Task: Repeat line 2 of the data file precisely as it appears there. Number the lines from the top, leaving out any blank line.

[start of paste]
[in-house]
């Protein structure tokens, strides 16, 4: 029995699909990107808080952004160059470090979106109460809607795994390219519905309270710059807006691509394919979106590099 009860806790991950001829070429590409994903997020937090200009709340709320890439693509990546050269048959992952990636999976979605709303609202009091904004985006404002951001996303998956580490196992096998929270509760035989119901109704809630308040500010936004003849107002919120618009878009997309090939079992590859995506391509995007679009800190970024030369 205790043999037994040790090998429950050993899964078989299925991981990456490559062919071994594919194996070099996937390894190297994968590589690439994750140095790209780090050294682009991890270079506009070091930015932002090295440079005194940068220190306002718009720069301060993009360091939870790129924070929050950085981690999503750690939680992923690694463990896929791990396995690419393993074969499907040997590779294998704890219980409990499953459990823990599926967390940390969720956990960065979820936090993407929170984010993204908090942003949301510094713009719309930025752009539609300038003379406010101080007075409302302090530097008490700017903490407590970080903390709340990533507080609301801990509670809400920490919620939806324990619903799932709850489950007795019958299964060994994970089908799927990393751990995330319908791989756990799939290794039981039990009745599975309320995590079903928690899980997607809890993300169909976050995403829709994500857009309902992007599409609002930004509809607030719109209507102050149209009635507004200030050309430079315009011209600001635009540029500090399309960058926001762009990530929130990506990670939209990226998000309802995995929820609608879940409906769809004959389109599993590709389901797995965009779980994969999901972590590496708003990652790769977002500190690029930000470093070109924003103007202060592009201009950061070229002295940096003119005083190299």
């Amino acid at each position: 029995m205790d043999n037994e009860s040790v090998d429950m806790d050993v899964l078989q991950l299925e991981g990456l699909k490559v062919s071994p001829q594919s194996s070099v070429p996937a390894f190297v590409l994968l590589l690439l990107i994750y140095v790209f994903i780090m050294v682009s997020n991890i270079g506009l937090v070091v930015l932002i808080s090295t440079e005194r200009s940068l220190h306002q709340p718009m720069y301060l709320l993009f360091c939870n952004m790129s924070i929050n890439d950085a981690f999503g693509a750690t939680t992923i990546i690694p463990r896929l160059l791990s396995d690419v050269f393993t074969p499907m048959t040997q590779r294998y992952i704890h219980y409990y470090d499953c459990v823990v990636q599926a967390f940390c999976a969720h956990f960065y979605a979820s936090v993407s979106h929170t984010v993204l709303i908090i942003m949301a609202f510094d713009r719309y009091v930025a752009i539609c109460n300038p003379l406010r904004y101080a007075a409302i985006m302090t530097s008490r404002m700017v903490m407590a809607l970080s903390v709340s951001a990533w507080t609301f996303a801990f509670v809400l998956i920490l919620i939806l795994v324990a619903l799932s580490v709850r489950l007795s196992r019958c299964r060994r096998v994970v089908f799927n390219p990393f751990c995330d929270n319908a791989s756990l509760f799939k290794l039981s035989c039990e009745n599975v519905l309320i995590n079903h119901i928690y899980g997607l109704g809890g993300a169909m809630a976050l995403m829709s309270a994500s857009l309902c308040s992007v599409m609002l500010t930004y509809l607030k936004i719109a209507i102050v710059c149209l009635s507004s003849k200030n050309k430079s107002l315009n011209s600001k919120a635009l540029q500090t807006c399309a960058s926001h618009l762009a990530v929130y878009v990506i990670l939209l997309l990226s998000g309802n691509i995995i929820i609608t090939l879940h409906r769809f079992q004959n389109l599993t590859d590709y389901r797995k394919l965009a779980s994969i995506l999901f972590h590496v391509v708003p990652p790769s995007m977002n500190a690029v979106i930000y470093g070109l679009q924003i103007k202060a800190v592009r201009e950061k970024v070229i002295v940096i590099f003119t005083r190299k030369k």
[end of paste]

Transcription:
């Protein structure tokens, strides 16, 4: 029995699909990107808080952004160059470090979106109460809607795994390219519905309270710059807006691509394919979106590099 009860806790991950001829070429590409994903997020937090200009709340709320890439693509990546050269048959992952990636999976979605709303609202009091904004985006404002951001996303998956580490196992096998929270509760035989119901109704809630308040500010936004003849107002919120618009878009997309090939079992590859995506391509995007679009800190970024030369 205790043999037994040790090998429950050993899964078989299925991981990456490559062919071994594919194996070099996937390894190297994968590589690439994750140095790209780090050294682009991890270079506009070091930015932002090295440079005194940068220190306002718009720069301060993009360091939870790129924070929050950085981690999503750690939680992923690694463990896929791990396995690419393993074969499907040997590779294998704890219980409990499953459990823990599926967390940390969720956990960065979820936090993407929170984010993204908090942003949301510094713009719309930025752009539609300038003379406010101080007075409302302090530097008490700017903490407590970080903390709340990533507080609301801990509670809400920490919620939806324990619903799932709850489950007795019958299964060994994970089908799927990393751990995330319908791989756990799939290794039981039990009745599975309320995590079903928690899980997607809890993300169909976050995403829709994500857009309902992007599409609002930004509809607030719109209507102050149209009635507004200030050309430079315009011209600001635009540029500090399309960058926001762009990530929130990506990670939209990226998000309802995995929820609608879940409906769809004959389109599993590709389901797995965009779980994969999901972590590496708003990652790769977002500190690029930000470093070109924003103007202060592009201009950061070229002295940096003119005083190299």